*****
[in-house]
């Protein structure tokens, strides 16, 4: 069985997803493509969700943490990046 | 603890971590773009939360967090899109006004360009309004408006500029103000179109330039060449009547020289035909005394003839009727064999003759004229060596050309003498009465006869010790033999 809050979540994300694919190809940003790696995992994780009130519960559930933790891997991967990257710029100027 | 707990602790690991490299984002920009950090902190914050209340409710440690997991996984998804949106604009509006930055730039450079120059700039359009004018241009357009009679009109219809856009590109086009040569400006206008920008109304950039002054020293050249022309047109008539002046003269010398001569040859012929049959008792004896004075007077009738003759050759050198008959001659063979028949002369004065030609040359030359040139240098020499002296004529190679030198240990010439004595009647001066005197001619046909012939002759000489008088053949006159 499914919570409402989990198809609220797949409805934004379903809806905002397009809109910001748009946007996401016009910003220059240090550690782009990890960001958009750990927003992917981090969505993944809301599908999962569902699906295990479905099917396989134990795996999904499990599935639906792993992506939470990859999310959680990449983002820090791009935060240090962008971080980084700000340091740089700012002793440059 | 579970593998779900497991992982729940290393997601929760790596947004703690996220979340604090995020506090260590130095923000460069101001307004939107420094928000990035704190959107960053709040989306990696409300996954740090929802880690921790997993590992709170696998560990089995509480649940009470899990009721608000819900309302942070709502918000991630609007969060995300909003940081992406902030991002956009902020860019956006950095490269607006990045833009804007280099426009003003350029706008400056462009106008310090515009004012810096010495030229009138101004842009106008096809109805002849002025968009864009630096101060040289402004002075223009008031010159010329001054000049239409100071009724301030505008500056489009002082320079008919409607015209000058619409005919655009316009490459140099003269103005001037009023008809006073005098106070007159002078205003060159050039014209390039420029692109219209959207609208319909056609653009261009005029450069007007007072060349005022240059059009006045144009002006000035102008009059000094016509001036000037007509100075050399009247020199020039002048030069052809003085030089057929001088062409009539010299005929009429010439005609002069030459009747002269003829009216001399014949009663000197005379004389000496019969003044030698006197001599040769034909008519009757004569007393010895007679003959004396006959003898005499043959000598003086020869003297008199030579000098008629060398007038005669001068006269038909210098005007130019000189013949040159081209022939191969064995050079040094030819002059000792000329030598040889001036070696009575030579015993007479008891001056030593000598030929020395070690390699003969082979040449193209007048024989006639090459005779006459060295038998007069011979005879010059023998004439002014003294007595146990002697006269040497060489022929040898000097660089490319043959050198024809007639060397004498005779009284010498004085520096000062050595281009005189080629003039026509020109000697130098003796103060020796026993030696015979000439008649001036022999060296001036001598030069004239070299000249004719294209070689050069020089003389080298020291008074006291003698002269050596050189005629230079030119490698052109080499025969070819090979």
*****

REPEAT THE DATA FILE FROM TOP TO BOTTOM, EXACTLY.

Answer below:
[in-house]
């Protein structure tokens, strides 16, 4: 069985997803493509969700943490990046 | 603890971590773009939360967090899109006004360009309004408006500029103000179109330039060449009547020289035909005394003839009727064999003759004229060596050309003498009465006869010790033999 809050979540994300694919190809940003790696995992994780009130519960559930933790891997991967990257710029100027 | 707990602790690991490299984002920009950090902190914050209340409710440690997991996984998804949106604009509006930055730039450079120059700039359009004018241009357009009679009109219809856009590109086009040569400006206008920008109304950039002054020293050249022309047109008539002046003269010398001569040859012929049959008792004896004075007077009738003759050759050198008959001659063979028949002369004065030609040359030359040139240098020499002296004529190679030198240990010439004595009647001066005197001619046909012939002759000489008088053949006159 499914919570409402989990198809609220797949409805934004379903809806905002397009809109910001748009946007996401016009910003220059240090550690782009990890960001958009750990927003992917981090969505993944809301599908999962569902699906295990479905099917396989134990795996999904499990599935639906792993992506939470990859999310959680990449983002820090791009935060240090962008971080980084700000340091740089700012002793440059 | 579970593998779900497991992982729940290393997601929760790596947004703690996220979340604090995020506090260590130095923000460069101001307004939107420094928000990035704190959107960053709040989306990696409300996954740090929802880690921790997993590992709170696998560990089995509480649940009470899990009721608000819900309302942070709502918000991630609007969060995300909003940081992406902030991002956009902020860019956006950095490269607006990045833009804007280099426009003003350029706008400056462009106008310090515009004012810096010495030229009138101004842009106008096809109805002849002025968009864009630096101060040289402004002075223009008031010159010329001054000049239409100071009724301030505008500056489009002082320079008919409607015209000058619409005919655009316009490459140099003269103005001037009023008809006073005098106070007159002078205003060159050039014209390039420029692109219209959207609208319909056609653009261009005029450069007007007072060349005022240059059009006045144009002006000035102008009059000094016509001036000037007509100075050399009247020199020039002048030069052809003085030089057929001088062409009539010299005929009429010439005609002069030459009747002269003829009216001399014949009663000197005379004389000496019969003044030698006197001599040769034909008519009757004569007393010895007679003959004396006959003898005499043959000598003086020869003297008199030579000098008629060398007038005669001068006269038909210098005007130019000189013949040159081209022939191969064995050079040094030819002059000792000329030598040889001036070696009575030579015993007479008891001056030593000598030929020395070690390699003969082979040449193209007048024989006639090459005779006459060295038998007069011979005879010059023998004439002014003294007595146990002697006269040497060489022929040898000097660089490319043959050198024809007639060397004498005779009284010498004085520096000062050595281009005189080629003039026509020109000697130098003796103060020796026993030696015979000439008649001036022999060296001036001598030069004239070299000249004719294209070689050069020089003389080298020291008074006291003698002269050596050189005629230079030119490698052109080499025969070819090979």